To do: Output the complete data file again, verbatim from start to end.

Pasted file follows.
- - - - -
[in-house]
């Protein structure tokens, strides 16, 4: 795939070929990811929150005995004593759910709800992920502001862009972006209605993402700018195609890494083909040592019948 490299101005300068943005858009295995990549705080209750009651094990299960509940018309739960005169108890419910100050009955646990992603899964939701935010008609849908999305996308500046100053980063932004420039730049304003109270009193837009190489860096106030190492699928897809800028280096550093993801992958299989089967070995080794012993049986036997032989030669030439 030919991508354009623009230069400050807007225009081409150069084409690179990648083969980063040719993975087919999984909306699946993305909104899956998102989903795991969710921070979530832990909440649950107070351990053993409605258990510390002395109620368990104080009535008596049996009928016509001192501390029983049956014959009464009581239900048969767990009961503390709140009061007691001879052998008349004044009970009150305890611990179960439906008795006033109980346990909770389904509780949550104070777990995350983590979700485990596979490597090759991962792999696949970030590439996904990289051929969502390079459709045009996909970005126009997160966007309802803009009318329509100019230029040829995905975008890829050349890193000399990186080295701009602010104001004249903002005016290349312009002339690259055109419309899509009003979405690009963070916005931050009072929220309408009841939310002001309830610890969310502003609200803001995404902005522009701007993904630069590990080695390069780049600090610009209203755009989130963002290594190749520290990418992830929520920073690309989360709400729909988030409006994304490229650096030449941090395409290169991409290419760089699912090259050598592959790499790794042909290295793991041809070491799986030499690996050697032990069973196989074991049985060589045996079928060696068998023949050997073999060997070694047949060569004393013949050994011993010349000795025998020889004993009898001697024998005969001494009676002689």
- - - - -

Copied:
[in-house]
């Protein structure tokens, strides 16, 4: 795939070929990811929150005995004593759910709800992920502001862009972006209605993402700018195609890494083909040592019948 490299101005300068943005858009295995990549705080209750009651094990299960509940018309739960005169108890419910100050009955646990992603899964939701935010008609849908999305996308500046100053980063932004420039730049304003109270009193837009190489860096106030190492699928897809800028280096550093993801992958299989089967070995080794012993049986036997032989030669030439 030919991508354009623009230069400050807007225009081409150069084409690179990648083969980063040719993975087919999984909306699946993305909104899956998102989903795991969710921070979530832990909440649950107070351990053993409605258990510390002395109620368990104080009535008596049996009928016509001192501390029983049956014959009464009581239900048969767990009961503390709140009061007691001879052998008349004044009970009150305890611990179960439906008795006033109980346990909770389904509780949550104070777990995350983590979700485990596979490597090759991962792999696949970030590439996904990289051929969502390079459709045009996909970005126009997160966007309802803009009318329509100019230029040829995905975008890829050349890193000399990186080295701009602010104001004249903002005016290349312009002339690259055109419309899509009003979405690009963070916005931050009072929220309408009841939310002001309830610890969310502003609200803001995404902005522009701007993904630069590990080695390069780049600090610009209203755009989130963002290594190749520290990418992830929520920073690309989360709400729909988030409006994304490229650096030449941090395409290169991409290419760089699912090259050598592959790499790794042909290295793991041809070491799986030499690996050697032990069973196989074991049985060589045996079928060696068998023949050997073999060997070694047949060569004393013949050994011993010349000795025998020889004993009898001697024998005969001494009676002689």